Michael R. “Squeak” Smith was born on November 1, 1948 in Alma, Michigan and grew up in Michigan around fly fishing as his grandfather was a fishing guide. Squeak caught his first fish on a flyrod at age 3 and learned to tie flies at age 8. Squeak earned his B.S. in Industrial Psychology from Michigan State University in 1970 and did masters work at Troy State University for 1974-77 in Counselling and Guidance. He is an “addicted” life-long fly fisher, averaging 150 days a year on the water chasing salmon and steelhead on Great Lakes tributaries, and trout in the local mountain streams and tailraces. He has lived in Southeast since 1985 in Glen Alpine-Morganton, North Carolina with his wife Connie. He has four children Heather, Aaron, Doug and John and four grandchildren Lilly, Dylan, Annabelle and Parker. He has been a “full time volunteer” giving programs and presentations throughout the Southeast and nationally on nonprofit fundraising, stream restoration project opportunities, fly-tying, and salmon and steelhead fishing. Squeak has held eleven nonprofit positions, accepted seven professional awards and six non-profit awards including NCWF Sportsman of the Year since retiring from the military where he served as a USAF Retired Captain Flight Commander F-4 Phantom Senior Weapons Systems Officer. He has traveled and lived all over the world while in the Air Force from 1971-83. Squeak was medically retired in 1983 due to Multiple Sclerosis. Squeak became active in environmental issues and organizations in 1986 after moving to the area for the fishing opportunities (he is proud to have 30 trout streams within 45 miles of his home). Squeak has held/holds leadership positions in numerous organizations at local, state and national levels for over 30 years. As Foothills Conservancy Chairman for 6 years, he received the Ruby Award for Conservation Leadership, protected over 50,000 acres and turned it over to state or federal agencies for public access and permanent protection status. He has served as the Resource Institute Inc. Board Chairman since 2010, implementing over 130 individual projects totaling 1,400,000+ feet of stream restoration and enhancement, over 100 miles of greenways and blue ways established, 10,000 acres protected, and wetlands restored with total funding raised for projects to date at over $130 million.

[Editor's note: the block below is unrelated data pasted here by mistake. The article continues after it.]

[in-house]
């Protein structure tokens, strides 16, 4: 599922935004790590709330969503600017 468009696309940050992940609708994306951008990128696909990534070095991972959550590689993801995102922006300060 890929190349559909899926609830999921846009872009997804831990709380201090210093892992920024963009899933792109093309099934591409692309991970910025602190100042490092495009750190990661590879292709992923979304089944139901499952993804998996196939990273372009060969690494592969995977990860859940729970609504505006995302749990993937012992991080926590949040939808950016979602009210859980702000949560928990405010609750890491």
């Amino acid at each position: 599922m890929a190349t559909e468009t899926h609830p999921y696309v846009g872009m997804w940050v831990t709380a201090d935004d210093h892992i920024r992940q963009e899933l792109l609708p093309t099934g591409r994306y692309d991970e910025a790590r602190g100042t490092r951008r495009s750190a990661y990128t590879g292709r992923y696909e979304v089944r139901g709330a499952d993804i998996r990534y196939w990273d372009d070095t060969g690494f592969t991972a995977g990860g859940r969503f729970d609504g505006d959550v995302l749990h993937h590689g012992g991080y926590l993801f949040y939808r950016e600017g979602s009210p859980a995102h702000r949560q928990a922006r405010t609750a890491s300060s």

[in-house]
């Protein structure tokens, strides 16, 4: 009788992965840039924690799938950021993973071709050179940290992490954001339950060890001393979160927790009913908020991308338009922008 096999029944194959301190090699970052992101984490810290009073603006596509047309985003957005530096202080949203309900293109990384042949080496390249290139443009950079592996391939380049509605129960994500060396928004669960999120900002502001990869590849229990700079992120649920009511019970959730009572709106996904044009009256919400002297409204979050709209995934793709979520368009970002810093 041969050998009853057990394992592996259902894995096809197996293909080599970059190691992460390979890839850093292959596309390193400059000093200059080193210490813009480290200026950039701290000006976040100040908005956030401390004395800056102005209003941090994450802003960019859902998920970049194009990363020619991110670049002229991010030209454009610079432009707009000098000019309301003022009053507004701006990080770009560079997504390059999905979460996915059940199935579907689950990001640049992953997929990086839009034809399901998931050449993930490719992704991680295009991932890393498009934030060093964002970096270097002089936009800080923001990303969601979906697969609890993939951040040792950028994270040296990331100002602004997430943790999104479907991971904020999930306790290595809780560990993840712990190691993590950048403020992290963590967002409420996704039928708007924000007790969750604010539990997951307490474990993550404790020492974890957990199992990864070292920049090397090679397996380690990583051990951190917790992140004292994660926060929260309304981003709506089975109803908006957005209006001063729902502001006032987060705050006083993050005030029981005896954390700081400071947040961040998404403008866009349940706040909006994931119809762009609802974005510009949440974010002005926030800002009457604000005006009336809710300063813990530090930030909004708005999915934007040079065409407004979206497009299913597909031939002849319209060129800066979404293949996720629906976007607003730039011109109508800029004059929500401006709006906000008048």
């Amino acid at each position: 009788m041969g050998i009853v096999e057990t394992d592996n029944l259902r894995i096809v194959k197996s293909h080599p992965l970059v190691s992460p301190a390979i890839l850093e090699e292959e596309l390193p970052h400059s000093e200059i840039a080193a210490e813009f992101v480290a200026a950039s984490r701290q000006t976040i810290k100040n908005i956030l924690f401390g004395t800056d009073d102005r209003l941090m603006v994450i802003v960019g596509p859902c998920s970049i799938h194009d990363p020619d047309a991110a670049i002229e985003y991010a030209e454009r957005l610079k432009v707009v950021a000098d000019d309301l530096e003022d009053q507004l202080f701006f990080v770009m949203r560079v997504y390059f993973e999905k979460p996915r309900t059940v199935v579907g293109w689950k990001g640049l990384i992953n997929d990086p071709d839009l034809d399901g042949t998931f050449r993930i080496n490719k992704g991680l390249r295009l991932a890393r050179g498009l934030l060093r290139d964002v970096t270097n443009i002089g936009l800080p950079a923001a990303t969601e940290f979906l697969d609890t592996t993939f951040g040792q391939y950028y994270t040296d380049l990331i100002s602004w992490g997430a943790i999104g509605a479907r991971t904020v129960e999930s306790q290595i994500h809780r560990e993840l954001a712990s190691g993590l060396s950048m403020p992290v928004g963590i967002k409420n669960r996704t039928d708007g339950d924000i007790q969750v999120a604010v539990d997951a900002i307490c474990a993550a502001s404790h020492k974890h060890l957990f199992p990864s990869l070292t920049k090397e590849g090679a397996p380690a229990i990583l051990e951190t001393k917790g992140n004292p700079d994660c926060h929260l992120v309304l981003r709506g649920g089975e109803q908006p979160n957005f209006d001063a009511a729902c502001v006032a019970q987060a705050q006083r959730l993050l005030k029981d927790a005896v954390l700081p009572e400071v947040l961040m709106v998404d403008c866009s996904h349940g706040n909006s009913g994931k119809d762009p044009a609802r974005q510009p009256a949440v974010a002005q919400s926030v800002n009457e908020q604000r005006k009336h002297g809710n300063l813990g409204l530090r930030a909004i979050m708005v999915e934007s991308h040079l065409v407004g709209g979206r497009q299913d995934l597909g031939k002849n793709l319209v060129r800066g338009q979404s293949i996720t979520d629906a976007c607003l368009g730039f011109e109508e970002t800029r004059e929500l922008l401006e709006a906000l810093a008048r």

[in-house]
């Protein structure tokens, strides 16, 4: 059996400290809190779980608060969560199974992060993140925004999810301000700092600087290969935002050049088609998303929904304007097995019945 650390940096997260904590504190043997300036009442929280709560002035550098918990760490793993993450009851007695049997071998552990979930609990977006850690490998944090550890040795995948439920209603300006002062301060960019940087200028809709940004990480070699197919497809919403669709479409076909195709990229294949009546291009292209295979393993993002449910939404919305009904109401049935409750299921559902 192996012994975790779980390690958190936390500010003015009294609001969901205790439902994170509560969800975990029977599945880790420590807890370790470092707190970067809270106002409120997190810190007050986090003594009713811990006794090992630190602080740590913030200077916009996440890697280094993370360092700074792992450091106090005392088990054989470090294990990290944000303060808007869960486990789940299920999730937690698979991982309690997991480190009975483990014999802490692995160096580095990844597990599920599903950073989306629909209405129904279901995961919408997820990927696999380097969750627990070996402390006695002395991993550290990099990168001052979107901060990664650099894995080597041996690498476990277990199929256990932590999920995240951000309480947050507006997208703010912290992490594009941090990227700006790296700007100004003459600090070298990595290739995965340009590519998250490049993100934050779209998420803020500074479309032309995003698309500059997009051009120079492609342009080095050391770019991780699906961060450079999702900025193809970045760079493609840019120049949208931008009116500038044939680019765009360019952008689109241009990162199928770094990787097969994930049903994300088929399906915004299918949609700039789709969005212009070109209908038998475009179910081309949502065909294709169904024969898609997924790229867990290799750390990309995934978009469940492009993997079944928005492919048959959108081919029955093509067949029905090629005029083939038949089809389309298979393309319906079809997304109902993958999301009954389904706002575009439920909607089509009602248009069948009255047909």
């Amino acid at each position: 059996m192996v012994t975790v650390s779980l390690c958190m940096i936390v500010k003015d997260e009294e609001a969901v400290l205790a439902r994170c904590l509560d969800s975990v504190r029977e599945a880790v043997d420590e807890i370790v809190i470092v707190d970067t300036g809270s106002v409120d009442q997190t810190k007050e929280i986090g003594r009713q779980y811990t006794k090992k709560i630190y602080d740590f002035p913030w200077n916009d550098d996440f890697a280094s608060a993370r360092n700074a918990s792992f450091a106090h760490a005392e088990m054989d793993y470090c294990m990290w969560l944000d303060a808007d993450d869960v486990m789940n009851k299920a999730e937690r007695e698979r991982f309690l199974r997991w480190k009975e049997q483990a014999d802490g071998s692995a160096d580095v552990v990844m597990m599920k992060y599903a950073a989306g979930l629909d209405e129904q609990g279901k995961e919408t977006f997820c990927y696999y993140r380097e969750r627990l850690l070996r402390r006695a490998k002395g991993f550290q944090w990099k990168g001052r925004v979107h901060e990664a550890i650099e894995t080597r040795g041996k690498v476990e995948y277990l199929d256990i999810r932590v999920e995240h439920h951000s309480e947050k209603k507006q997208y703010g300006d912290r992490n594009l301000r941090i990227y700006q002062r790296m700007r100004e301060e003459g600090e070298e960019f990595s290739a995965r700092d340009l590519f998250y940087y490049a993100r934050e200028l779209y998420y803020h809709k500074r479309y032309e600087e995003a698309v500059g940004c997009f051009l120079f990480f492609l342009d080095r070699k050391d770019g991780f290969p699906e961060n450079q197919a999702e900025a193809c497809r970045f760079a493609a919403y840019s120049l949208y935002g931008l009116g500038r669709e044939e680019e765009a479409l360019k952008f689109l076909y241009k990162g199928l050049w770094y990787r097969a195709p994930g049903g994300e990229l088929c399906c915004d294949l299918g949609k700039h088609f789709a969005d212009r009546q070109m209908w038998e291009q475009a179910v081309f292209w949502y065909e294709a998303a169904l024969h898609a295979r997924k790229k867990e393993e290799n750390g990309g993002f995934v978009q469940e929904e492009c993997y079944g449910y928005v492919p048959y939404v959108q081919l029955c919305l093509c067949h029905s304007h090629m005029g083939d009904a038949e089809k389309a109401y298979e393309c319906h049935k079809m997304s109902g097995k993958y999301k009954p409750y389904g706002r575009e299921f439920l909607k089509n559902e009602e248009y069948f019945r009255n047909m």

Nonprofit Outlines Plan for Topsail Projects

Dunes in North Topsail Beach were washed over and the sand was transported landward during Hurricane Florence, covering the road and driveways. Photo: U.S. Geological Survey

Dunes in North Topsail Beach were washed over and the sand was transported landward during Hurricane Florence, covering the road and driveways. Photo: U.S. Geological Survey

TOPSAIL BEACH – A Winston-Salem-based nonprofit granted $5 million in state funds aimed to complete what could turn out to be several long-term, storm-mitigation projects along Topsail Island.

Resource Institute, or RI, which received the multi-million-dollar Division of Water Resources grant last year, will spearhead a yet-to-be formed committee that will prioritize a list of proposed projects in the three towns on the island.

The list of 23 proposed projects the towns submitted to RI totals an estimated $40 million and covers everything from stormwater mitigation to beach access ramps for vehicles, pumping systems for flood waters and sea oat planting to stabilize dunes, according to institute officials who provided the information.

“Projects that addressed water quality. Projects that addressed your drainage issues,” said Michael R. “Squeak” Smith, RI’s board chairman.

Projects proposed by North Topsail Beach, Surf City and Topsail Beach range in estimated costs from $15,000 to $15 million.

Smith and Charles Anderson, RI’s consulting agent, met last week with the Topsail Island Shoreline Protection Commission, or TISPC, in Topsail Beach to explain the role of the committee.

The task force, chaired by either Smith or Anderson, will consist of representatives appointed by each town (one person per town), two sitting RI board members — Dick Barber of Washington, North Carolina, and Roy Pender of Southport — and North Carolina Coastal Federation Executive Director Todd Miller. RI has asked town officials to submit the names of prospective task force members by Feb. 15.

The committee will review and rank each project, then those projects selected by the committee will be sent to Raleigh for approval.